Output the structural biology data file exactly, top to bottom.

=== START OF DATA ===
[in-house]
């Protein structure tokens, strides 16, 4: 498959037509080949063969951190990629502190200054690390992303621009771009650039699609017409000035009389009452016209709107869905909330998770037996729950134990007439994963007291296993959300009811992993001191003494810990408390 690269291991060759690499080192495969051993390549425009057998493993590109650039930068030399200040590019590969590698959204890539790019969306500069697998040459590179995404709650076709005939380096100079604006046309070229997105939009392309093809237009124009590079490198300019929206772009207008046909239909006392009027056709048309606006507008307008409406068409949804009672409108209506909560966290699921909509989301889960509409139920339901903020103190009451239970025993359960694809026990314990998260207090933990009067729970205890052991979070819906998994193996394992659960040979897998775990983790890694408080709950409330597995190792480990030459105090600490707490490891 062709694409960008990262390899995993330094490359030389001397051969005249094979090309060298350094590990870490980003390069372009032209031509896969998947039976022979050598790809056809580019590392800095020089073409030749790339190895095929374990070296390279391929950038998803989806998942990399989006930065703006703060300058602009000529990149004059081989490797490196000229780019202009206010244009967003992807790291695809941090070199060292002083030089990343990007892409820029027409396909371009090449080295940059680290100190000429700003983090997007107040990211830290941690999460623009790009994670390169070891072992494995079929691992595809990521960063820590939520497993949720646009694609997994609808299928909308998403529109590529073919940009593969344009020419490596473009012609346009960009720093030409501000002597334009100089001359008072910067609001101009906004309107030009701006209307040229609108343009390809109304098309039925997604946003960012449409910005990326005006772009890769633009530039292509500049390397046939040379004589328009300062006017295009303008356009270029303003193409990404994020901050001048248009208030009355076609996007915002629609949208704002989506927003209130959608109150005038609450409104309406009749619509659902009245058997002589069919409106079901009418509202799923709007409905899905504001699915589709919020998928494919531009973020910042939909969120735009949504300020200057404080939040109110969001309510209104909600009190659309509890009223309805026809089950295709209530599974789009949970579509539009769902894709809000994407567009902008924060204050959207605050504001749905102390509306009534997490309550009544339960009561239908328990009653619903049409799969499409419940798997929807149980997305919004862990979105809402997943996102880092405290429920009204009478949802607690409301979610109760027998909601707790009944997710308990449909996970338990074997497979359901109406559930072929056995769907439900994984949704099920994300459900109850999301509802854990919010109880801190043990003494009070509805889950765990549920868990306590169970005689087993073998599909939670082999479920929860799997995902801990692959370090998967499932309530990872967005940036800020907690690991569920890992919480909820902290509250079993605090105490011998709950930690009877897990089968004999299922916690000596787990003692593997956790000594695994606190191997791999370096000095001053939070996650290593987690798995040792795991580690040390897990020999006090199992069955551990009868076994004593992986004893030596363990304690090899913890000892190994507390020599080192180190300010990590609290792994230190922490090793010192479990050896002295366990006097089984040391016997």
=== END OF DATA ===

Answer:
[in-house]
């Protein structure tokens, strides 16, 4: 498959037509080949063969951190990629502190200054690390992303621009771009650039699609017409000035009389009452016209709107869905909330998770037996729950134990007439994963007291296993959300009811992993001191003494810990408390 690269291991060759690499080192495969051993390549425009057998493993590109650039930068030399200040590019590969590698959204890539790019969306500069697998040459590179995404709650076709005939380096100079604006046309070229997105939009392309093809237009124009590079490198300019929206772009207008046909239909006392009027056709048309606006507008307008409406068409949804009672409108209506909560966290699921909509989301889960509409139920339901903020103190009451239970025993359960694809026990314990998260207090933990009067729970205890052991979070819906998994193996394992659960040979897998775990983790890694408080709950409330597995190792480990030459105090600490707490490891 062709694409960008990262390899995993330094490359030389001397051969005249094979090309060298350094590990870490980003390069372009032209031509896969998947039976022979050598790809056809580019590392800095020089073409030749790339190895095929374990070296390279391929950038998803989806998942990399989006930065703006703060300058602009000529990149004059081989490797490196000229780019202009206010244009967003992807790291695809941090070199060292002083030089990343990007892409820029027409396909371009090449080295940059680290100190000429700003983090997007107040990211830290941690999460623009790009994670390169070891072992494995079929691992595809990521960063820590939520497993949720646009694609997994609808299928909308998403529109590529073919940009593969344009020419490596473009012609346009960009720093030409501000002597334009100089001359008072910067609001101009906004309107030009701006209307040229609108343009390809109304098309039925997604946003960012449409910005990326005006772009890769633009530039292509500049390397046939040379004589328009300062006017295009303008356009270029303003193409990404994020901050001048248009208030009355076609996007915002629609949208704002989506927003209130959608109150005038609450409104309406009749619509659902009245058997002589069919409106079901009418509202799923709007409905899905504001699915589709919020998928494919531009973020910042939909969120735009949504300020200057404080939040109110969001309510209104909600009190659309509890009223309805026809089950295709209530599974789009949970579509539009769902894709809000994407567009902008924060204050959207605050504001749905102390509306009534997490309550009544339960009561239908328990009653619903049409799969499409419940798997929807149980997305919004862990979105809402997943996102880092405290429920009204009478949802607690409301979610109760027998909601707790009944997710308990449909996970338990074997497979359901109406559930072929056995769907439900994984949704099920994300459900109850999301509802854990919010109880801190043990003494009070509805889950765990549920868990306590169970005689087993073998599909939670082999479920929860799997995902801990692959370090998967499932309530990872967005940036800020907690690991569920890992919480909820902290509250079993605090105490011998709950930690009877897990089968004999299922916690000596787990003692593997956790000594695994606190191997791999370096000095001053939070996650290593987690798995040792795991580690040390897990020999006090199992069955551990009868076994004593992986004893030596363990304690090899913890000892190994507390020599080192180190300010990590609290792994230190922490090793010192479990050896002295366990006097089984040391016997």